MIT Team Wins Mars City Design Contest for ‘Redwood Forest’ Idea
A future Mars City is a hot topic of debate nowadays. How should that Mars city be like? What should it be comprised of? And all sorts of other similar questions. Anyway, during the 2017 international Mars City Design Competition, a team of architects and engineers at the Massachusetts Institute of Technology (MIT) has won first prize in designing the habitat that could one day be located on the Red Planet.
Sponsored by NASA and the European Space Agency (ESA), the competition asked the participants to come up with some truly creative ideas and solution for all the problems a future Mars city might encounter. Like all other previous competitions, this one aimed to resolve the issue of building a livable and sustainable space on Mars, from both what little resources the colonists could bring with them, as well as the resources found on the Red Planet itself.
Known as the Redwood Forest, MIT’s winning design is actually a group of ‘tree habitats,’ of sorts that are connected to each other through a system of tunnels called ‘roots.’ These roots provide safe access and transportation of people and materials from one habitat to the other, without having to be exposed to the harsh surface conditions of Mars.
Each dome will be able to house 50 people, with the intention of building some 200 of them. This means that this Mars City could be home to roughly 10,000 colonists. Not all of the structures will serve the same function, however. Some of them will be used as public spaces, for both people and plants alike, while other domes will be for private habitation. Water will be collected from Mars’ northern hemisphere – where most of it is collected.
“On Mars, our city will physically and functionally mimic a forest, using local Martian resources such as ice and water, regolith (or soil), and sun to support life,” MIT postdoctoral researcher Valentina Sumini said in the statement. “Designing a forest also symbolizes the potential for outward growth as nature spreads across the Martian landscape,” Sumini added.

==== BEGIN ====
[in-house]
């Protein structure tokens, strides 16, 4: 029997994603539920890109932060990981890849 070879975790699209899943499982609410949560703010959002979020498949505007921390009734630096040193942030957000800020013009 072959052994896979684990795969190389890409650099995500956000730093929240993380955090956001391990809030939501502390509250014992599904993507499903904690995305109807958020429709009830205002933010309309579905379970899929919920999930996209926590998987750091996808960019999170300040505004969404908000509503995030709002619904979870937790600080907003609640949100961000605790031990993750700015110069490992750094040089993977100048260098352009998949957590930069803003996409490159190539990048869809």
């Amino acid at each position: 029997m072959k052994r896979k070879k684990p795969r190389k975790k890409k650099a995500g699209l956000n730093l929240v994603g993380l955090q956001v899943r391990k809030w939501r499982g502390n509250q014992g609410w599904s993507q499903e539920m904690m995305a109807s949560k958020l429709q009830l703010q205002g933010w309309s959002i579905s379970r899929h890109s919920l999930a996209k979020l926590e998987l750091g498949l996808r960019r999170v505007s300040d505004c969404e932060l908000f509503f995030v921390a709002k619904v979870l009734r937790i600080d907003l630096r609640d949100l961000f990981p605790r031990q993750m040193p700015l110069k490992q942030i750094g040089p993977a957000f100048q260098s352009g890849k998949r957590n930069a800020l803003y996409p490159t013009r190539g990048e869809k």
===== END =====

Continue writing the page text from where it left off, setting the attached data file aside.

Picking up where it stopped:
“Every tree habitat in Redwood Forest will collect energy from the sun and use it to process and transport the water throughout the tree, and every tree is designed as a water-rich environment,” George Lordos, a Department of Aeronautics and Astronautics doctoral student who worked on the project, said in the same statement.
Each of the 200 domes will be fitted with soft cells that will be filled with water which will act as a buffer from the outside radiation, manage heat loads and supply water to both fish and produce farms. These domes will also be fitted with solar panels so as to generate electricity.
Nevertheless, this sort habitat can work equally as well here on Earth, in places that are currently unhabitable for humans – places like in high altitudes, the bottom of the ocean, or the middle of the desert.
“It is not enough to just travel to Mars and survive; now we must develop a way in which we can sustainably live and love on Mars,” the competition’s website reads. “It is essential that we call on a new generation of thinkers and innovators to make this a reality.”